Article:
He’s been called the “Mad Dog”. He’s been called a “warrior monk”. A sagely old warrior known for his shoot from the cuff remarks and no nonsense attitude, General James Mattis is revered amongst service members. A highly successful career military officer reflects all of the right values to lead our military, what’s not to love? Well, here are five reasons that Mattis was the wrong pick.1) You don’t choose from the system to fix the system. It is no secret that the Defense Department is broken. The enormous bureaucracy is running rampant with fraud, waste, and abuse. Only this morning I was reading an article highlighting the nearly quarter of the defense budget spent on overhead. Throw in the recent hugely expensive, yet surprisingly underwhelming defense projects (F-35, LCS, etc), and you soon see just how large this problem is. Sure, he can navigate the defense department, but can you teach an old dog new tricks?
2) He’s likely to feud with the administration. This one may have some positive policy ramifications, but a marriage built on dissent is likely to result in resentment, dissatisfaction, and divorce. How long before the “Mad Dog” tells Trump where he can shove it?
3) He’s too close to the troops. The relationship between the military and its civilian leadership is one of balance. Everyone has his or her lane of responsibility. A military leader is concerned for the troops. A civilian leader is worried about policy. One is focused on which wars the President wants to fight, which decisions the President wants to make. The other is focused on the fight and on the troops. What comes of this relationship is, in a perfect world, top down decision-making and bottom up refinement. When you get used to playing one role, adopting the other becomes more difficult.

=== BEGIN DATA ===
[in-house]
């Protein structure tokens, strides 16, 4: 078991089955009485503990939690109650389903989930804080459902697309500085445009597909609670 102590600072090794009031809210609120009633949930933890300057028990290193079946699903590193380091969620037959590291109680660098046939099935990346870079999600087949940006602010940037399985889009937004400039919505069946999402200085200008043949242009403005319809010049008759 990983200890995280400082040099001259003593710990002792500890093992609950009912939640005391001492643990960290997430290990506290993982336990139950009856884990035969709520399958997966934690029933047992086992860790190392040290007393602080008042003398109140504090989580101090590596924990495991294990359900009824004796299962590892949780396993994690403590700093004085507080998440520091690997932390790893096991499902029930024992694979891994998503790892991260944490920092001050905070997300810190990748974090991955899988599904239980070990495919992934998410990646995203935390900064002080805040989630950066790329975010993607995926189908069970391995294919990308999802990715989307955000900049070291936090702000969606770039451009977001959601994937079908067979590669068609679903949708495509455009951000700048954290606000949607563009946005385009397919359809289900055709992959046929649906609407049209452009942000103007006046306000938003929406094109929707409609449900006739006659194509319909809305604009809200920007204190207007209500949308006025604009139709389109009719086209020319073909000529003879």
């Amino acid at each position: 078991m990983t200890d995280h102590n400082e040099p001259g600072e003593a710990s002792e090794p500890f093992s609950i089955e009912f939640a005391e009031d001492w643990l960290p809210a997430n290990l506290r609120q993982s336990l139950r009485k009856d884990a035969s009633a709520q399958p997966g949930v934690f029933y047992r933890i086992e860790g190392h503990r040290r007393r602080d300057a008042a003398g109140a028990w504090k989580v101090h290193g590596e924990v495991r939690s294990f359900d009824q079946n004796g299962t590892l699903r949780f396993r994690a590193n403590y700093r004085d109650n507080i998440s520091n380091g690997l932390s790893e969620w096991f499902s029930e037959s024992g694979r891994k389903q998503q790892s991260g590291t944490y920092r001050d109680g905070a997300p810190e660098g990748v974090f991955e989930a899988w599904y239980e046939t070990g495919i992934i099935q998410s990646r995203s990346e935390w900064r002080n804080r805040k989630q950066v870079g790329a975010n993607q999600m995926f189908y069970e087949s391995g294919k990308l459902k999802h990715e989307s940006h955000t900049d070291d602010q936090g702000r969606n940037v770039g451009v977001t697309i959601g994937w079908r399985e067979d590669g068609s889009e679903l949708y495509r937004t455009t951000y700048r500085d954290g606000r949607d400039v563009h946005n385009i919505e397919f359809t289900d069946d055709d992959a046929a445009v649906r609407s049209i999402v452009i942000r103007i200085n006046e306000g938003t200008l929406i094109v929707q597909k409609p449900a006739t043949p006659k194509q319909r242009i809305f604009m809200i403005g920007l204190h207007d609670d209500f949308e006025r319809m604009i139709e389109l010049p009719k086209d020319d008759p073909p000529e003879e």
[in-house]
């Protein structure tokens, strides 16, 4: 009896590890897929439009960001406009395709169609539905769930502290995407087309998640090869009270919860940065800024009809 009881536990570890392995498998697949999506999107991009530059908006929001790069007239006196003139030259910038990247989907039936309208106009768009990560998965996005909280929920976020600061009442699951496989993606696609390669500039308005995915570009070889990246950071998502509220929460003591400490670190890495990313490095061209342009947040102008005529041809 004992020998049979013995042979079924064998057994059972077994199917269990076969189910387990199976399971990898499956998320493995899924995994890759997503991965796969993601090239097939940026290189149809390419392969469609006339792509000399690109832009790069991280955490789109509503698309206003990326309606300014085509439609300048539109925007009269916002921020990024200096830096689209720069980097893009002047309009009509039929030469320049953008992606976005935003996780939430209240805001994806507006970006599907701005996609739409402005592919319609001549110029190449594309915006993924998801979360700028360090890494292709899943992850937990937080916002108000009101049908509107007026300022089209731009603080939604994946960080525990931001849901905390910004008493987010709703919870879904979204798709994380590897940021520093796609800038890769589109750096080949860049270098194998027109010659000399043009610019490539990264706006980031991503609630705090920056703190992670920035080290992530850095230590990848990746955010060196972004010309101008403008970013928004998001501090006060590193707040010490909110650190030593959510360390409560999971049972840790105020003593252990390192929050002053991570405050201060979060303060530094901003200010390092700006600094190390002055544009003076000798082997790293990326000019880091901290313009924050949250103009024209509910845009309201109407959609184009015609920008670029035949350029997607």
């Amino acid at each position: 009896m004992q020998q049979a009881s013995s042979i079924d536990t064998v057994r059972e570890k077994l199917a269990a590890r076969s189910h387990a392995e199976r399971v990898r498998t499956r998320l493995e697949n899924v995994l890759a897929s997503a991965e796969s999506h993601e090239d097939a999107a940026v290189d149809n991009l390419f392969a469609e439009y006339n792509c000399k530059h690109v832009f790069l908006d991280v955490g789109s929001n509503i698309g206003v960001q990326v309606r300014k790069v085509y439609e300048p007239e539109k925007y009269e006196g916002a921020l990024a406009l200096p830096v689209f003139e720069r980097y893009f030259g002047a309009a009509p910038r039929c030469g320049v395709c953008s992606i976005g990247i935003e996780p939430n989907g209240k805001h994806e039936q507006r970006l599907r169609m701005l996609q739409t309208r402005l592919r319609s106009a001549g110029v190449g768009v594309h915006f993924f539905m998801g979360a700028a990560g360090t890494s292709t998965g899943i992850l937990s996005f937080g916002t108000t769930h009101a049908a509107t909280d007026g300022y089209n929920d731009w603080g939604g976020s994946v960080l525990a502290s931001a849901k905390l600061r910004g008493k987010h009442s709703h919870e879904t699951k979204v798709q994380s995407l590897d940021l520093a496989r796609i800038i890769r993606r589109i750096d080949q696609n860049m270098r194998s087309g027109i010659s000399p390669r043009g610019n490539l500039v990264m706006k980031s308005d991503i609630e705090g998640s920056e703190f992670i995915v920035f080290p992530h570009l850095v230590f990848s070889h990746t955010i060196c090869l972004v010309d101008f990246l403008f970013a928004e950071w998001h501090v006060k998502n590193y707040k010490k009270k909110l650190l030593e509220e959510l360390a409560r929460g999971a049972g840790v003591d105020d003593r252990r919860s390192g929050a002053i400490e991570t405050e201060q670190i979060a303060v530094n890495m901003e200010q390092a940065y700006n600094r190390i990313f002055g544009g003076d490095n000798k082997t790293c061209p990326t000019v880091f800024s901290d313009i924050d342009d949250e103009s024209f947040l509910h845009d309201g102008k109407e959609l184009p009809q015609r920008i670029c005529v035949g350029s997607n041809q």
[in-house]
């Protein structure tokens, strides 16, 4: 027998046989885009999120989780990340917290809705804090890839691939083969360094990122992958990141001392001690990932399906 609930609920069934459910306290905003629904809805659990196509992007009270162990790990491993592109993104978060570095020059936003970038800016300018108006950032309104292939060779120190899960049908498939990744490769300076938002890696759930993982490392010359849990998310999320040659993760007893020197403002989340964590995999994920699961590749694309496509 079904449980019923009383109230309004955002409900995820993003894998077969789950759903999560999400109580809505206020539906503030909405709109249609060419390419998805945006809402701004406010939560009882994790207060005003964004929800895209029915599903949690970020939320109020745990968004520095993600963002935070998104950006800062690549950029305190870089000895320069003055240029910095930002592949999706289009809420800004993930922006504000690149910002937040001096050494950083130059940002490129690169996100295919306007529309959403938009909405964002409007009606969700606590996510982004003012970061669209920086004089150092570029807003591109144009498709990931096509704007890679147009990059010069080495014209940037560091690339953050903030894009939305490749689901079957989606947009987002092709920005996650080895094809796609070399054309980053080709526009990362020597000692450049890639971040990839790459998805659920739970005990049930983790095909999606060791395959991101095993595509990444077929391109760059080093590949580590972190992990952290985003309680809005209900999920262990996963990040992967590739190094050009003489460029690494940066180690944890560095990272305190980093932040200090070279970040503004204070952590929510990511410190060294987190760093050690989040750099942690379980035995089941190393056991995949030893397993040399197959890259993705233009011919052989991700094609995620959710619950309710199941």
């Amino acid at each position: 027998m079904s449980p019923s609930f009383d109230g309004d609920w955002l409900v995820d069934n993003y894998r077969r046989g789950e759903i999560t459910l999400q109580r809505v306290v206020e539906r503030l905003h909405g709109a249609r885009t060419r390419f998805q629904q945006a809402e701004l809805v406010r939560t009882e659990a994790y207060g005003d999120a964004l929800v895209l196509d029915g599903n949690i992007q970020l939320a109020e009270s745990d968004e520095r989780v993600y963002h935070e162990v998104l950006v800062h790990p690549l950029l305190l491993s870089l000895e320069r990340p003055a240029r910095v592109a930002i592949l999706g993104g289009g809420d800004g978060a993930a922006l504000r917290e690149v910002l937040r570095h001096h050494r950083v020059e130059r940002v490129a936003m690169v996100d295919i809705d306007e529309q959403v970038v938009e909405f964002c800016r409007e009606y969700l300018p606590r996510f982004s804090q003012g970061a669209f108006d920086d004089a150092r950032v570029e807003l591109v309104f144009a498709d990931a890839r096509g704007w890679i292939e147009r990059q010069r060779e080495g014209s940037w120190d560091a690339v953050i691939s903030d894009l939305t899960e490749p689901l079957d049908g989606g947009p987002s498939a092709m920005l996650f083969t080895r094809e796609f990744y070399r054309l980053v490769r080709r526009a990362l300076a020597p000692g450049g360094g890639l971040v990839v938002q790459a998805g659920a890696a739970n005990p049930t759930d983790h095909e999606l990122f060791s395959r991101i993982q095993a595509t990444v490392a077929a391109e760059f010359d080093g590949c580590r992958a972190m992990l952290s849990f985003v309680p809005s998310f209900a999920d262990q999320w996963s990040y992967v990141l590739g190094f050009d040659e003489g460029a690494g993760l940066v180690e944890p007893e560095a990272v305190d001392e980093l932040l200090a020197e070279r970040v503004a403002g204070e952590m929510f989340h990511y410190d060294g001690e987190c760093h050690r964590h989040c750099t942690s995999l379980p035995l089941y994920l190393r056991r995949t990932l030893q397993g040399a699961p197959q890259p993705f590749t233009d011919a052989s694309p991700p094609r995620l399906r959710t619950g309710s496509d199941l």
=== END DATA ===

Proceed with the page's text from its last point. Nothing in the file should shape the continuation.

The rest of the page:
4) If you need a waiver to do it, it probably shouldn’t be your first choice. There is a reason why officers must be civilians for seven years before they can become the Secretary of Defense. Not only are the jobs fundamentally different (and often directly opposed to one another), but they represent the principle of civilian control of the military. This is a founding principle of our republic, and should be respected.
5) There will, potentially, be three generals filling prominent cabinet roles in Trump’s administration. LTG Flynn is his pick for National Security Advisor, GEN Mattis for Defense, and GEN Petraeus is a finalist for Secretary of State. Three career military officers, all well read, well educated, and highly competent, but also all with similar road maps. The field of cabinet secretaries is already lacking in diversity in other ways, professional pedigree needn’t be another.
So there you have it. It doesn’t matter, the pick has been made. His confirmation fight probably won’t be overly contentious, and I’m sure that GEN Mattis will make an excellent SECDEF. Do I wish there was an outside-the-system type with some creative ideas on DoD reform? Sure, but then again, I also believed in Santa until I was 14.